Sunday, 20 January 2013

Did you know: Rib Eye, or Eye Fillet?

The two terms are are so similar they are commonly mistaken for each other (admittedly, that has happened to me too!) and so I have it all nutted out here for you.

A rib eye is more commonly known as a scotch fillet in Australia, however the two are almost the same.  As the term suggests, this cut of meat is derived from the rib of a cattle.  The term 'rib eye' is more commonly used when the meat is still attached to the rib bone.  Where the rib bone has been removed, the term 'scotch fillet' would be more commonly used to describe this cut of meat.  The meat from this area of a cattle is usually well marbled with a large and noticeable line of fat through it.  Because of the fattiness of this cut of meat, it is very flavoursome.  

An eye fillet is also known as a beef tenderloin in Australia, and is found beneath the rib next to the backbone of a cattle.  Because this muscle does not do a lot of work, its texture is butter soft and very tender.  However it is also a very lean cut of meat that lacks fat and connective tissues, and so it is often suggested that it is not cooked beyond medium rare (50% pink centre).  Cooking beyond medium rare will cause the steak to be dry and chewy - ew!


Wednesday, 16 January 2013

Etiquette tip: Bread

It seems straightforward enough, but then its so easy to get wrong.  How do you tackle the dinner bread?

In most formal dining settings, you will find a small bread plate at the dining table set to your left with a non-serrated butter knife placed neatly on the top.  Think of where you found your knife placed to be its default position - you should not move it or place it anywhere else but in its default position unless you are using it.

That's right, the butter knife is non-serrated -  It is not for cutting or slicing bread but is provided simply for the purposes of spreading butter.  If you have not been provided with a butter knife, you would usually find a small dish of olive oil (at times with balsamic vinegar) on the table near you.  Break a small bite-sized piece of the bread, spread your desired amount of butter on it and return the knife to its default position before eating, or dip it in the olive 

Never bite straight into the bread, even if you are a male.

Next is when the most common mistake is made (and I witness it more often than not) - Do not lick your fingers clean!  Big no no!  Wipe your hands clean with your napkin.

What if you are provided bread but no bread plate?  What if you are not provided with bread at all?  These will be covered in a future post!


Sunday, 13 January 2013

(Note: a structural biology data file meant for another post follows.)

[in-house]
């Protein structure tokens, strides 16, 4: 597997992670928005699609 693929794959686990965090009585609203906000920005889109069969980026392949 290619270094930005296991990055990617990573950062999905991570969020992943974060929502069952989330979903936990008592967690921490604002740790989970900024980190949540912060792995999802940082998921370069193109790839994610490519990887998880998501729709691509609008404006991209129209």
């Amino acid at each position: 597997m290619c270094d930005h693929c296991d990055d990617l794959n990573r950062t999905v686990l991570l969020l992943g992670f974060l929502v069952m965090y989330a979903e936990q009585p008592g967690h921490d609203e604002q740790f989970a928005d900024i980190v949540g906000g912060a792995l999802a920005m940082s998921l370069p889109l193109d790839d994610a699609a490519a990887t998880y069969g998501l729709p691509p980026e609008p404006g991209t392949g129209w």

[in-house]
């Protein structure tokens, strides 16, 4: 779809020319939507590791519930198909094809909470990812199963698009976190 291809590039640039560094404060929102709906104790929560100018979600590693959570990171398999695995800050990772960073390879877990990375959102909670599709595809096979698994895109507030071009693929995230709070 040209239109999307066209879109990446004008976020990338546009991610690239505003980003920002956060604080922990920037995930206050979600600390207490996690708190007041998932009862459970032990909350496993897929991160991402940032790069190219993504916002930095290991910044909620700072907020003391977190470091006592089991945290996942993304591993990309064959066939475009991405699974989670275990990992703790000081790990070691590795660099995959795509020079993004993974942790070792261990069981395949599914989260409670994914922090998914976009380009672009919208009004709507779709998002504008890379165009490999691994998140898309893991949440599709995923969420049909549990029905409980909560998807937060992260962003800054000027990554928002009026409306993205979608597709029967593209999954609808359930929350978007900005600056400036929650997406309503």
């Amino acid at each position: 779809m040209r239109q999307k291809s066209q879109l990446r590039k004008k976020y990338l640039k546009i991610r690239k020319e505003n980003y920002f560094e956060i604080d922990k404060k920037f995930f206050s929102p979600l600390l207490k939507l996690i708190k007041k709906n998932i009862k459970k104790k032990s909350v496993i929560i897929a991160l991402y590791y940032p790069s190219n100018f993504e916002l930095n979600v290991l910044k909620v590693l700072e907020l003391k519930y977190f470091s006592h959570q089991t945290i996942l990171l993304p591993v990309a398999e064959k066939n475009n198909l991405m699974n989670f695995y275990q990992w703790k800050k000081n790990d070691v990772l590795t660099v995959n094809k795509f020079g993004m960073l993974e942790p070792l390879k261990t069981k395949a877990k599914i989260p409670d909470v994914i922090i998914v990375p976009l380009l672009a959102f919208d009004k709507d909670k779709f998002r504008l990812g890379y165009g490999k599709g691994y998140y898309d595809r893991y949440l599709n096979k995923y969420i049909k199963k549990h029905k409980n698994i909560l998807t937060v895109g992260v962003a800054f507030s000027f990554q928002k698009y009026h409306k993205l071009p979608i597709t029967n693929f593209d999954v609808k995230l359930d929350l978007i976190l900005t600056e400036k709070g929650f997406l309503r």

Etiquette tip: Spoon, or no spoon?

So sometimes you see a spoon, and sometimes you don't.  What exactly is the right way to eat your pasta?

For a long time, I thought the right way to eat pasta is with a fork and spoon.  You would separate a small amount of pasta with a fork, then twirl it into a neat bundle on the spoon and then eat it.  Classy and mess-free, but a true etiquette faux pas - In Italy, your waiter might even display a look of disbelief if you asked for a spoon.

According to Italians, "spoons are for children, amateurs and people with bad manners in general". *  They are trained at young age to eat their pasta by twirling it on the bottom curve of the serving bowl then placing it straight to the mouth.  If it gets messy, it would usually mean that there is too much pasta on your fork - try taking a smaller portion for your next bite.

However despite the above, it is also accepted norm in some communities for a spoon to be set out on your table for eating pasta.  To ask for the spoon to be taken away is also considered rude, so politely leave it to the side.


Saturday, 12 January 2013

Etiquette tip: Chinese and teapots

Teapots are commonly seen in Chinese cuisine, particularly at yum cha. Be aware not to have the spout of the teapot pointing at anyone as that is seen equivalent to using your finger to point directly at someone and can be considered intimidating and impolite.

Try to point the spout outside of the table, or where nobody is seated.


MoVida Sydney

MoVida has opened up in Sydney.

Yes! The owners of the successful restaurant chain in Melbourne have finally decided to spread their wings and expand their food empire to Sydney. The best part, is that they have also bought along a selection of the classic MoVida dishes.